A business plan is a blueprint for success. It guides you through all processes of starting and managing your company.
Well-thought-out business planning can often make the difference between success and failure. In this article, you will learn how to write a business plan step by step, which is a crucial must for all starting entrepreneurs.
What is a Business Plan and Why You Need to Write One?
A business plan is a document containing all the key elements and a business overview of your company. It is an executive summary that describes your business goals, methods for obtaining those goals, and the real time frame for implementing and reaching them.
Use a business plan template or write a free-form piece explaining your ideas and visions.
Main Reasons to Write a Business Plan
Types of Business Plans
- Standard. A standard business plan needs to be very detailed, specific, and convincing. It takes more time to write about business planning, however, investors and lenders are more likely to request this plan.
- Lean. If your business is simple and easy to explain, you will more likely choose a lean plan. It only consists of the key characteristics and ideas. It is more of a quick summary of the business. Some investors may ask for additional information with this business plan.
While small businesses can get through with a lean plan, most of them need to write a standard – typical business plan. Not just to attract investors, extra funds, and business partners, but to get a full idea of your own vision and time frame for implementation.
That’s why we want to provide you with a detailed step-by-step guide on how to write the standard business plan.
Creating a Standard Business Plan Step by Step
Although the standard business plan is more time-consuming, as it takes longer to write, it lets you create a fully thorough competitive analysis of your business. Whether you have a small business or a big one, write a business plan to gather all pros and cons, thus gaining a competitive advantage amongst competitors.
Let’s take a detailed look at all the sections necessary for a standard business plan.
1. Executive Summary
The executive summary is the most important part of your business plan. It is the first thing people see when reading it, so make it as appealing, compelling, and convincing as possible.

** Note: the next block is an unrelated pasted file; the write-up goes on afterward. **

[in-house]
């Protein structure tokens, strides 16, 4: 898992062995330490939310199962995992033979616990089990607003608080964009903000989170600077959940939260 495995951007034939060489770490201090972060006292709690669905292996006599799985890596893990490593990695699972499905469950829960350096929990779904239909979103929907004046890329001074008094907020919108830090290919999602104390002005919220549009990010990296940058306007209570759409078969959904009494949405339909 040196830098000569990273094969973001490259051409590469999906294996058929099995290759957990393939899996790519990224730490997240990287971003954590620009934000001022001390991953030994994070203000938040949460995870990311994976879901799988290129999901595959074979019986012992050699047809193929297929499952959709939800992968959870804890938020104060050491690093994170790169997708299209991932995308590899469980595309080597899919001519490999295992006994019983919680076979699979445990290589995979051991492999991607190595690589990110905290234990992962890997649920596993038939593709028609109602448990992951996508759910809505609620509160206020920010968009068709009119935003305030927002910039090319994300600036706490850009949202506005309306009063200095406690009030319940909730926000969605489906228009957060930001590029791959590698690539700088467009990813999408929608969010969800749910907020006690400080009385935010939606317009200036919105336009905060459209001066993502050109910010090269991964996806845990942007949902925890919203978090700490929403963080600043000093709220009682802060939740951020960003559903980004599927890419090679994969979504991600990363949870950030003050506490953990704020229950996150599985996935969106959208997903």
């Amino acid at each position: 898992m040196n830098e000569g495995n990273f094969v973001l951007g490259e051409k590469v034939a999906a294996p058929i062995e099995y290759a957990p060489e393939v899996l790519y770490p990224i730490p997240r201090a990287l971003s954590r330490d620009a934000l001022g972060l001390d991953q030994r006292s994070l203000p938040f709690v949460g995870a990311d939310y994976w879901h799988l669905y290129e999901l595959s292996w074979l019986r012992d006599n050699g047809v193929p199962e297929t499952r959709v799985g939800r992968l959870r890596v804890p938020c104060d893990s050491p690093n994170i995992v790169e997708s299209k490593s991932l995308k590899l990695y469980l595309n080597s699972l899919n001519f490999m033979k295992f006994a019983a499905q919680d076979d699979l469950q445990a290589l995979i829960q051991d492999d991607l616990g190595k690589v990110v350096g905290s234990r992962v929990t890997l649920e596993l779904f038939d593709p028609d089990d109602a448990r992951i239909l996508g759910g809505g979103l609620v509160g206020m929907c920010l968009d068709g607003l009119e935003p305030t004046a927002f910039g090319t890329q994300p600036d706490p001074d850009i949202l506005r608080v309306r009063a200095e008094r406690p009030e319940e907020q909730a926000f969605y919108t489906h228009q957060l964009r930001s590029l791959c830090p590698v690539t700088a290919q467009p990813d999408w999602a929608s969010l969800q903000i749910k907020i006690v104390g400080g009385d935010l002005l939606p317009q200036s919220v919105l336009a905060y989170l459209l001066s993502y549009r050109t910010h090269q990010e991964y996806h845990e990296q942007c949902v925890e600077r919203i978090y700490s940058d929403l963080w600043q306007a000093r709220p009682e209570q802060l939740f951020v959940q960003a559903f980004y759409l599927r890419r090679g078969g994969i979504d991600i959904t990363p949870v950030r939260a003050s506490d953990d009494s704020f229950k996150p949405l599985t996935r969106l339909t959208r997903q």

This part should be two pages at the most and easy on the eyes. It has to catch the attention of the reader, so briefly explain:
- What does your business do? Shortly describe your business and its functions.
- What are your business objectives? Your visions and goals? What do you hope to achieve?
- What are your products or services and how will they differ from others? Give short descriptions and explanations.
- What are the financial projections of your business? How much money do you currently earn and/or hope to earn in the future?
- What is your target market? Who is your product or service meant for? Who are the potential customers?
- What are your marketing and sales plans? What is the marketing strategy? How do you plan on reaching the target market with specific marketing efforts
- What is your team? Briefly describe all team members. Who is involved in the business and who does what.
The executive summary is meant to showcase all the best aspects of your business.
Pro tip: write this part last. Pick out the highlights from each section of your written business plan and create a summary to showcase your intellectual property.
2. Company Description
This is the section meant for bragging. Show off the strengths of your company. Be passionate about it and start with the most important information – the key characteristics of your business and company overview.
- Company name and legal structure. Describe whether you’re a sole proprietor, in a partnership, corporation, or something else. Be clear and concise.
- Business model. Explain what type of business it is. Whether it’s a print-on-demand (POD), business-to-customer (B2C), business-to-business (B2B), or another.
- Participants of the company. Write down all the owners, key personnel, and partners.
- Location of your business. Describe the physical location and premises of your business. The benefit of having a POD business model is the lack of worries about location and physical premises. Everything is done digitally.
- Company history. Tell about the foundation of your business. How did it start and what encouraged you to perceive this path?
- Goals and mission statement. This is the part you want everyone to read. Explain the mission and objectives for your business. How and why does it differ from others? Describe your short and long-term goals.
Make your company shine amongst direct and indirect competitors. Writing a business plan helps to boost your business strategy and thoroughly understand the purpose and goals for you, a potential business partner, team members, and potential investors.
3. Market Analysis
Before designing products and services, and offering them to the target audience, it is important to thoroughly understand, examine and know your market.
That’s why it’s important to conduct market research and analysis when writing a good business plan, to gain a clear view of the competitive landscape.
To choose the right market for your product or service, you need to know: